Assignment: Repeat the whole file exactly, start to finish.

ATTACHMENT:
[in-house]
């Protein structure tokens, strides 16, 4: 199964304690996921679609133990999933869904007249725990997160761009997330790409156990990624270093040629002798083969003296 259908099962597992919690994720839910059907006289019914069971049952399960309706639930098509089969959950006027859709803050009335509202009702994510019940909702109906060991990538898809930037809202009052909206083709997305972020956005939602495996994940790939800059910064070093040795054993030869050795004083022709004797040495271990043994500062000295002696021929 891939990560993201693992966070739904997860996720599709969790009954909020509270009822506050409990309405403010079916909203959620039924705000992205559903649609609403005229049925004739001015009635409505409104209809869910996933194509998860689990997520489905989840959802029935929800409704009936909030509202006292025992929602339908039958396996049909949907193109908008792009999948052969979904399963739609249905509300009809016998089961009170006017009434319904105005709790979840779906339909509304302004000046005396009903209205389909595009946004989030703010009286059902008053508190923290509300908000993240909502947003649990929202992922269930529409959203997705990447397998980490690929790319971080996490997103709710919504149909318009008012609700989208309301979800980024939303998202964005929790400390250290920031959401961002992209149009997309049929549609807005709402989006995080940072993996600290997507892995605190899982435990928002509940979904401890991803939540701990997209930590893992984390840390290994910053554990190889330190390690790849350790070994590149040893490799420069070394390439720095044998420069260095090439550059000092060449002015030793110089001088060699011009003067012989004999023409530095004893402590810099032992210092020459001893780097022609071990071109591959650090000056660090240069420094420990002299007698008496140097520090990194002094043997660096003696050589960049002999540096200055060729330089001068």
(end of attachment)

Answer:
[in-house]
């Protein structure tokens, strides 16, 4: 199964304690996921679609133990999933869904007249725990997160761009997330790409156990990624270093040629002798083969003296 259908099962597992919690994720839910059907006289019914069971049952399960309706639930098509089969959950006027859709803050009335509202009702994510019940909702109906060991990538898809930037809202009052909206083709997305972020956005939602495996994940790939800059910064070093040795054993030869050795004083022709004797040495271990043994500062000295002696021929 891939990560993201693992966070739904997860996720599709969790009954909020509270009822506050409990309405403010079916909203959620039924705000992205559903649609609403005229049925004739001015009635409505409104209809869910996933194509998860689990997520489905989840959802029935929800409704009936909030509202006292025992929602339908039958396996049909949907193109908008792009999948052969979904399963739609249905509300009809016998089961009170006017009434319904105005709790979840779906339909509304302004000046005396009903209205389909595009946004989030703010009286059902008053508190923290509300908000993240909502947003649990929202992922269930529409959203997705990447397998980490690929790319971080996490997103709710919504149909318009008012609700989208309301979800980024939303998202964005929790400390250290920031959401961002992209149009997309049929549609807005709402989006995080940072993996600290997507892995605190899982435990928002509940979904401890991803939540701990997209930590893992984390840390290994910053554990190889330190390690790849350790070994590149040893490799420069070394390439720095044998420069260095090439550059000092060449002015030793110089001088060699011009003067012989004999023409530095004893402590810099032992210092020459001893780097022609071990071109591959650090000056660090240069420094420990002299007698008496140097520090990194002094043997660096003696050589960049002999540096200055060729330089001068």